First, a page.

3. It may be worth pointing out that the most elaborate archaeological evidence for individual status differentiation is to be found during the Moorehead phase at Cahokia, earlier than and north of the Southeastern Ceremonial Complex apogee in its heartland (Fowler 1969, 1978; Fowler and Hall 1978). I have too little familiarity with whatever regional social and economic patterns must have articulated with the Spiro mortuary manifestation. Problems of ethnohistorical structural retrodiction have hampered even the best efforts in this area (Wyckoff and Baugh 1980; Brown, Bell, and Wyckoff 1978). Given that the scattered population and quasiPlains adaptation of the Hasinai was a predictable demographic result after four hundred years of increasing cold and aridity, it is difficult to avoid the speculation that in the general Caddoan area, the interlocking hierarchical social structure inferred for the Spiro phase (Brown 1975, 1976b) was gone long before A. D. 1492, victim more of the changing climate of the fourteenth century than of the charging conquistador of the sixteenth. This was, of course, true of Cahokia as well.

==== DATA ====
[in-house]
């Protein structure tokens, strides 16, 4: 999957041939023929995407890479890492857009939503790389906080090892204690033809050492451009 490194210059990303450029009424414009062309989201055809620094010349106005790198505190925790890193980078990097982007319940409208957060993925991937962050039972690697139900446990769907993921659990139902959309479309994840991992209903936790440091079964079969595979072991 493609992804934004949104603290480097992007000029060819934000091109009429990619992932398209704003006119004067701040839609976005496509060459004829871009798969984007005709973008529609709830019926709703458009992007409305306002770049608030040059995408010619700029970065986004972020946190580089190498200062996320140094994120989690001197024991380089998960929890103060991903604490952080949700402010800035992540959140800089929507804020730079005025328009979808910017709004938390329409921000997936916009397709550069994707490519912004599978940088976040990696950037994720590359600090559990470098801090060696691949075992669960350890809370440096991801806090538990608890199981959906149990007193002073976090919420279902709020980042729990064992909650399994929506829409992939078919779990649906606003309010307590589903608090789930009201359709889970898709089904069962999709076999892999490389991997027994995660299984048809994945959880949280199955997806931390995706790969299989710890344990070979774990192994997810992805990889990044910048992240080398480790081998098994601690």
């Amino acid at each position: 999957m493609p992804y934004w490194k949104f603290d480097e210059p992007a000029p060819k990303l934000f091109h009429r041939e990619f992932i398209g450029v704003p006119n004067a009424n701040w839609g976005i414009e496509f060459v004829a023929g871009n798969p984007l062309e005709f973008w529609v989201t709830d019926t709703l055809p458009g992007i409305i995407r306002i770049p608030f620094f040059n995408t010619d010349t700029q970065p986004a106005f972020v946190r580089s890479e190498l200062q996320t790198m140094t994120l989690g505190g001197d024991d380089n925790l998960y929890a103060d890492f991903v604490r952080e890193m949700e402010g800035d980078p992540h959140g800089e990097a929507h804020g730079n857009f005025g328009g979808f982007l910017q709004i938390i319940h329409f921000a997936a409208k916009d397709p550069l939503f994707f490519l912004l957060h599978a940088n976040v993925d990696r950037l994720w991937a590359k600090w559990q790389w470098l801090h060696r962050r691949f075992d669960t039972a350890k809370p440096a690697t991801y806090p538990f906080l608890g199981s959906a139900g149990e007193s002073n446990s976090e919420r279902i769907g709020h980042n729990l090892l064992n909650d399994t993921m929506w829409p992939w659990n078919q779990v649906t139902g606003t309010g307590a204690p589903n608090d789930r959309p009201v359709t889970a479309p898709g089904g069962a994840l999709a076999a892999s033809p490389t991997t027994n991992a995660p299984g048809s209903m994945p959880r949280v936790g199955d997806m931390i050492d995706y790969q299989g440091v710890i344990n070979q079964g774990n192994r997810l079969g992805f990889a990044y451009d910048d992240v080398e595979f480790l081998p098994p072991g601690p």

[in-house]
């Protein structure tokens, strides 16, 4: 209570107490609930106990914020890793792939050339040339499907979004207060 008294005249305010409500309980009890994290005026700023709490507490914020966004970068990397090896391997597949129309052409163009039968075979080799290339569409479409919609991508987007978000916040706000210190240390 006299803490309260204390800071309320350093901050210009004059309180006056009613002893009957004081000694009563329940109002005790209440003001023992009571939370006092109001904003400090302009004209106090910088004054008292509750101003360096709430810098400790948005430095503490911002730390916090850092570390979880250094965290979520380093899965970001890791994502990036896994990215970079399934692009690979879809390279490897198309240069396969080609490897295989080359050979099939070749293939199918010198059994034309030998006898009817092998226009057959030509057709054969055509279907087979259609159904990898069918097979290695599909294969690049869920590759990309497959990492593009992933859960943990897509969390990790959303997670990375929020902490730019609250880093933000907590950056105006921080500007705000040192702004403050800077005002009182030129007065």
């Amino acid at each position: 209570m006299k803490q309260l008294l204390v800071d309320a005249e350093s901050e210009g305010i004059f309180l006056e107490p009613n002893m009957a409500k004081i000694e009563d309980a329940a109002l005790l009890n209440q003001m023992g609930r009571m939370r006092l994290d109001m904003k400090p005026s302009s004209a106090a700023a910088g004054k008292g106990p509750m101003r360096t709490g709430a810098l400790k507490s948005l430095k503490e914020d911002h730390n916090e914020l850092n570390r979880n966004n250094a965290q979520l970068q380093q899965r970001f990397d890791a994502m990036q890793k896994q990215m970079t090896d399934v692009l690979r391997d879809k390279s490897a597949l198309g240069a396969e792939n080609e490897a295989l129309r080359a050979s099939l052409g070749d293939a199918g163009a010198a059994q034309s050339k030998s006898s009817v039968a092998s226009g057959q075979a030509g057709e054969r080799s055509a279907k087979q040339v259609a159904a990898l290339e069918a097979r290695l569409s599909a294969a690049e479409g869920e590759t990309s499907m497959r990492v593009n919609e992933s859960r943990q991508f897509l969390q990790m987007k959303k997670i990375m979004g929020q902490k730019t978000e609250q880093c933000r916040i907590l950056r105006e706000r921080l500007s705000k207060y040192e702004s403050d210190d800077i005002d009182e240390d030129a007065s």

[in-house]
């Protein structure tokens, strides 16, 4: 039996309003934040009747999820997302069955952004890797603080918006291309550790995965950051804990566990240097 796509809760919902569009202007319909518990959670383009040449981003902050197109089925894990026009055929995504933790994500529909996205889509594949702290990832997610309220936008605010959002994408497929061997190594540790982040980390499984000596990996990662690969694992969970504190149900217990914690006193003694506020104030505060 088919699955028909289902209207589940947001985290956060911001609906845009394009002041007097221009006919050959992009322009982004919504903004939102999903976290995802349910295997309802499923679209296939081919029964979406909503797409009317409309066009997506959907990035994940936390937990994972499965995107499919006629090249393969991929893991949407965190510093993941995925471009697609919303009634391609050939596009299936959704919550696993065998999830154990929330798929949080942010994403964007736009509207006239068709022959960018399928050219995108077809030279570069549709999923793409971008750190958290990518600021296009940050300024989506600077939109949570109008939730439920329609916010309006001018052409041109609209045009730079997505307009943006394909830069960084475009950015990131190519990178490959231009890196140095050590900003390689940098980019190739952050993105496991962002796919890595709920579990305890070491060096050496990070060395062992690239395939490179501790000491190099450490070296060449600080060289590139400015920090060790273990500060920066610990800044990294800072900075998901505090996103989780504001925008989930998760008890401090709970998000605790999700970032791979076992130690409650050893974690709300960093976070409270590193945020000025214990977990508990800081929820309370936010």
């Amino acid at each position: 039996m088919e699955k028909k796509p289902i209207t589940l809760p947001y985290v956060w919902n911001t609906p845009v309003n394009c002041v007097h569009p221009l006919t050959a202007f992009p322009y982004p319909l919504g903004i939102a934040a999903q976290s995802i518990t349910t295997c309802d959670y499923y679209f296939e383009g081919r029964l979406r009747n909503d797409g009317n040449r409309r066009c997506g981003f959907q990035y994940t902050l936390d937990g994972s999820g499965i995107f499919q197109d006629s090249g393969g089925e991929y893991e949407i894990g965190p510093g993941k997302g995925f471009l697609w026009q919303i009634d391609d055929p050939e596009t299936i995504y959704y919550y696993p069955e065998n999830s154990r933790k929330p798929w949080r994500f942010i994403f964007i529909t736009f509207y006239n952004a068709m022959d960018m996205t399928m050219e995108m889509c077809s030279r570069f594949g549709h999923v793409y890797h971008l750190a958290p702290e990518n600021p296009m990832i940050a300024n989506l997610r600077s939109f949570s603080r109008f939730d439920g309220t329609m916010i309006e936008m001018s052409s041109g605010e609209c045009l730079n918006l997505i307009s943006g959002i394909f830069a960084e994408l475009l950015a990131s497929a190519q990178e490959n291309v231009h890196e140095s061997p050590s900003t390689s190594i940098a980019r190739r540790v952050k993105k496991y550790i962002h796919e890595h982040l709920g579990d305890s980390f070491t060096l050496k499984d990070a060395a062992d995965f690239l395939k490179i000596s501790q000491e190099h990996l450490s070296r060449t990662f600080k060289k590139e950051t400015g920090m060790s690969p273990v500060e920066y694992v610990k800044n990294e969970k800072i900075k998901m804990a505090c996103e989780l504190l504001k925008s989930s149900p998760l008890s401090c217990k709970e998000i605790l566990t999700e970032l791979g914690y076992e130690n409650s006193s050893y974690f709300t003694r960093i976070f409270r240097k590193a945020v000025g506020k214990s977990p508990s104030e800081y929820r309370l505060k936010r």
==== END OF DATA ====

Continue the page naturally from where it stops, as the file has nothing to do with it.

4. Certainly Brown’s second point, which makes Tecumseh’s brother

-35-

Notes for this page

Add a new note
If you are trying to select text to create highlights or citations, remember that you must now click or tap on the first word, and then click or tap on the last word.
One moment ...
Default project is now your active project.
Project items
Notes
Cite this page

Cited page

Style
Citations are available only to our active members.
Buy instant access to cite pages or passages in MLA 8, MLA 7, APA and Chicago citation styles.

(Einhorn, 1992, p. 25)

(Einhorn 25)

(Einhorn 25)

1. Lois J. Einhorn, Abraham Lincoln, the Orator: Penetrating the Lincoln Legend (Westport, CT: Greenwood Press, 1992), 25, http://www.questia.com/read/27419298.

Note: primary sources have slightly different requirements for citation. Please see these guidelines for more information.

Cited page

Bookmark this page
The Southeastern Ceremonial Complex: Artifacts and Analysis: The Cottonlandia Conference
Table of contents

Table of contents